The band was a testament of late 90s American arrogance, a neo-liberal rock and roll product that seem to didn’t care about anything else but themselves and their popularity.
There’s an overall egocentric message Limp Bizkit spread – fuck all the others, go your own way, screw the haters. Don’t reach out and grab the hand of the person next to you, show them the middle finger instead. There was a cynical coldness in this music and this band, something incredibly shallow and superficial. It perfectly fitted into a society where the capitalistic consumer lifestyle aka the good ol’ “American way of life” was on its peak. The downfall was inevitable and maybe it’s pure coincidence that Limp Bizkit were the final band to shoot on the World Trade Center before 9/11 happened a few months later. That event was a key moment in the country’s history, one that set the demise of the American dream in motion, something that’s about to peak in the country’s most defining presidential election ever in a few weeks.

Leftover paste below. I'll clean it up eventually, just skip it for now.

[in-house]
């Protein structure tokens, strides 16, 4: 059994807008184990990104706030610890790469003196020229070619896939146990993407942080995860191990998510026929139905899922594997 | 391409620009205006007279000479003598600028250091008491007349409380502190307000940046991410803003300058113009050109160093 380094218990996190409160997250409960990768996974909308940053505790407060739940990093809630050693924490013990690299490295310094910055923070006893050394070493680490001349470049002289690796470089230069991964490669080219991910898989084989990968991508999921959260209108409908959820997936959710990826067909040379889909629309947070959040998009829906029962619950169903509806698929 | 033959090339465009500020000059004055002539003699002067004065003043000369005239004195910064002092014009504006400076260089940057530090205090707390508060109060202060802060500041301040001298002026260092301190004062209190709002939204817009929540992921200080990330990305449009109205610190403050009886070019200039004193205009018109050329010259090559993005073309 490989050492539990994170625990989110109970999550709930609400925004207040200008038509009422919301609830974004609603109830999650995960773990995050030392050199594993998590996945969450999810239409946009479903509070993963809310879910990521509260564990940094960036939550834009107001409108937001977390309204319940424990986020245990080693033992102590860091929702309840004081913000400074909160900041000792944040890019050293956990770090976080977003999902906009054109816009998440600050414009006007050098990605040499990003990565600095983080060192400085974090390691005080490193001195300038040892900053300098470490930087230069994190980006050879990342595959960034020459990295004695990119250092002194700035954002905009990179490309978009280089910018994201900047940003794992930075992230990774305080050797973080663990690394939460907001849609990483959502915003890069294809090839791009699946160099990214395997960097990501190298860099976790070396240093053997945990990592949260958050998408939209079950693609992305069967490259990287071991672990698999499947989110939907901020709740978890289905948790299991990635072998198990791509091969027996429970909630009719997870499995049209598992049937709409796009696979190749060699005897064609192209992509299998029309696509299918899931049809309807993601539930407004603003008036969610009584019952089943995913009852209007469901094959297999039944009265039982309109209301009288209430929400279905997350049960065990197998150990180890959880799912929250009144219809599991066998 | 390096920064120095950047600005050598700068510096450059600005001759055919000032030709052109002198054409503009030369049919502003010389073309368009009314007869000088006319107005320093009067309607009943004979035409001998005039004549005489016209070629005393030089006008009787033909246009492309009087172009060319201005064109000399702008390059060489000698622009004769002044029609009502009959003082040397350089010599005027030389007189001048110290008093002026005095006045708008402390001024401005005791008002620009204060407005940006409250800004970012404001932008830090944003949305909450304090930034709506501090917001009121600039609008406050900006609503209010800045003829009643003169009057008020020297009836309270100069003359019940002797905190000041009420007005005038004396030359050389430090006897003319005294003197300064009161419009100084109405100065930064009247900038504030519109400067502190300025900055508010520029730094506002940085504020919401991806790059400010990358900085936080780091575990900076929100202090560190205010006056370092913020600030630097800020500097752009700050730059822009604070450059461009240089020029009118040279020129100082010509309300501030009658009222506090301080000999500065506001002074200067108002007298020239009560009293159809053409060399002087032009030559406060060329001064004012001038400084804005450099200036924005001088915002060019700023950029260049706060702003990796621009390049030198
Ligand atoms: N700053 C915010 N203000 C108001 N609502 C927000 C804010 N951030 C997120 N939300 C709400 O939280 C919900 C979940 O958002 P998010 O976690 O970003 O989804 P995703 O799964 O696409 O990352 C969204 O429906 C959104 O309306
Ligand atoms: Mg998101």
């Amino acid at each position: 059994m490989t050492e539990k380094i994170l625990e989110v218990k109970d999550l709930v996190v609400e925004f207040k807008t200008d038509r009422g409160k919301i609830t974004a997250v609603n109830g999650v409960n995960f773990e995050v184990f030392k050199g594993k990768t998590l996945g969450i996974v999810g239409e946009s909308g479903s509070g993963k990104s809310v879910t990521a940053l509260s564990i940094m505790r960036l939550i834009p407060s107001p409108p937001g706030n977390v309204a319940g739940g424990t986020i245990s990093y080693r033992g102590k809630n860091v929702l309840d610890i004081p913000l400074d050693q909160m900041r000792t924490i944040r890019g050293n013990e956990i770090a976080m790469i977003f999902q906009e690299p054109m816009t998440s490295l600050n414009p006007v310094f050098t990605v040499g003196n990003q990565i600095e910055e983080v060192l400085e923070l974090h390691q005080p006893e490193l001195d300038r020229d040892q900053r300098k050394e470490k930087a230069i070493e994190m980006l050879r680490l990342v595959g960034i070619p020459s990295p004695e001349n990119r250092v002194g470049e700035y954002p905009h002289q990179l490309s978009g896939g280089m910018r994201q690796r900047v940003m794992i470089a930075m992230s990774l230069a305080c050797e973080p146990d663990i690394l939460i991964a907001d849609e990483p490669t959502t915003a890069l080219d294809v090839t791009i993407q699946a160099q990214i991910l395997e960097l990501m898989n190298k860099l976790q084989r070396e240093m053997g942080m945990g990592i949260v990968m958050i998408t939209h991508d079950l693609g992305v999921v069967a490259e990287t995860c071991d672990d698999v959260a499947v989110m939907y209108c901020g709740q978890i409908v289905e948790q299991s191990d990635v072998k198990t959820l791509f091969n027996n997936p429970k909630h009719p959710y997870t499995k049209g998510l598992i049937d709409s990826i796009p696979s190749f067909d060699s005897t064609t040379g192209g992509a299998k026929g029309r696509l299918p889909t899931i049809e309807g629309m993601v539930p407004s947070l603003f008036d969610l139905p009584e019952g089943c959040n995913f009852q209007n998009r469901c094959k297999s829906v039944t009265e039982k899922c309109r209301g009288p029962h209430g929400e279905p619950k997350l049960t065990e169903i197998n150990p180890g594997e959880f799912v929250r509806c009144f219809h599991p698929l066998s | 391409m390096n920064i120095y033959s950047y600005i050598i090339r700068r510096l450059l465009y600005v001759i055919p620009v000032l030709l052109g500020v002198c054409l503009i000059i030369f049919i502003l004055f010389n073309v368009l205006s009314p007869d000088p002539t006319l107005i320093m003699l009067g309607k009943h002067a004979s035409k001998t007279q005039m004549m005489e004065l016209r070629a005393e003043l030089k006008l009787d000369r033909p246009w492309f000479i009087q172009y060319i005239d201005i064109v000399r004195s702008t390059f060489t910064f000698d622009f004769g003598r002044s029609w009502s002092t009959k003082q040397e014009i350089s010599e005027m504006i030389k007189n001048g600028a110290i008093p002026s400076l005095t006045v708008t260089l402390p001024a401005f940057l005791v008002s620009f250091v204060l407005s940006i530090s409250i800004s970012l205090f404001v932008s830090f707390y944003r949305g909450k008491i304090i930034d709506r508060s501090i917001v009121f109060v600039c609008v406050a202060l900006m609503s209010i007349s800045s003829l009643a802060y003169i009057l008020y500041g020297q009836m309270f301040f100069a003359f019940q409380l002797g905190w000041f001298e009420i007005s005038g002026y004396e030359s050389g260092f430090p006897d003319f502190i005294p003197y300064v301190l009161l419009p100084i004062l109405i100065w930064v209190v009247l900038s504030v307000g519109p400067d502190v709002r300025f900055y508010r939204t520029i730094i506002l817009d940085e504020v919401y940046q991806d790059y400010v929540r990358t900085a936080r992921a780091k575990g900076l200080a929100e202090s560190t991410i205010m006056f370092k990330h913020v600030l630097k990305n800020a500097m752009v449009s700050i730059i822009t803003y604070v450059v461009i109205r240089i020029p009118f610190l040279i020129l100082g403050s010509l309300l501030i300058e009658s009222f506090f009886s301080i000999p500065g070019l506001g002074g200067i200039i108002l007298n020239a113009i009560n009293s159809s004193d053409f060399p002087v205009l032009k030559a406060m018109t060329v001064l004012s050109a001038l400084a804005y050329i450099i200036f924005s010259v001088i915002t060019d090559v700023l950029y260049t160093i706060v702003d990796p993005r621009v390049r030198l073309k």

Before the American dream turned into a nightmare
Shortly after the Twin towers collapsed the career of Limp Bizkit did the same. Wes Borland left the group and the follow-up record Results May Very was a huge flop, besides that popular yet horrible The Who cover Behind Blue Eyes. Even after Borland joined the band again a few years later they never reached that level again, they became ‘insignificant other’ (really not sorry for that pun). They haven’t released a record in ten years and the world is certainly not waiting for one. Ironically I attended a Limp Bizkit show three years ago. Why? Because I owed it to my 16-year old self who had tickets for their tour back in 2001 but then Fred Durst hurt his back, the tour was cancelled and I quickly lost interest. But then a colleague got free tickets in 2017 and I thought: Well, fuck it! I was still fascinated by the fact how they were still able to attract around 9000 people in Berlin without a proper hit record in fifteen years. Well, speaking of impact, right? The show was solid and I found myself in a constant rollercoaster ride between the emotional extremes “God, this is awful” and “It’s freakin’ amazing.” It was like a nostalgic circus show only with really sad clowns on stage, men in their late forties facing their own insignificance and maybe that’s why a patriarchal rock band like this wouldn’t work again in the year 2020.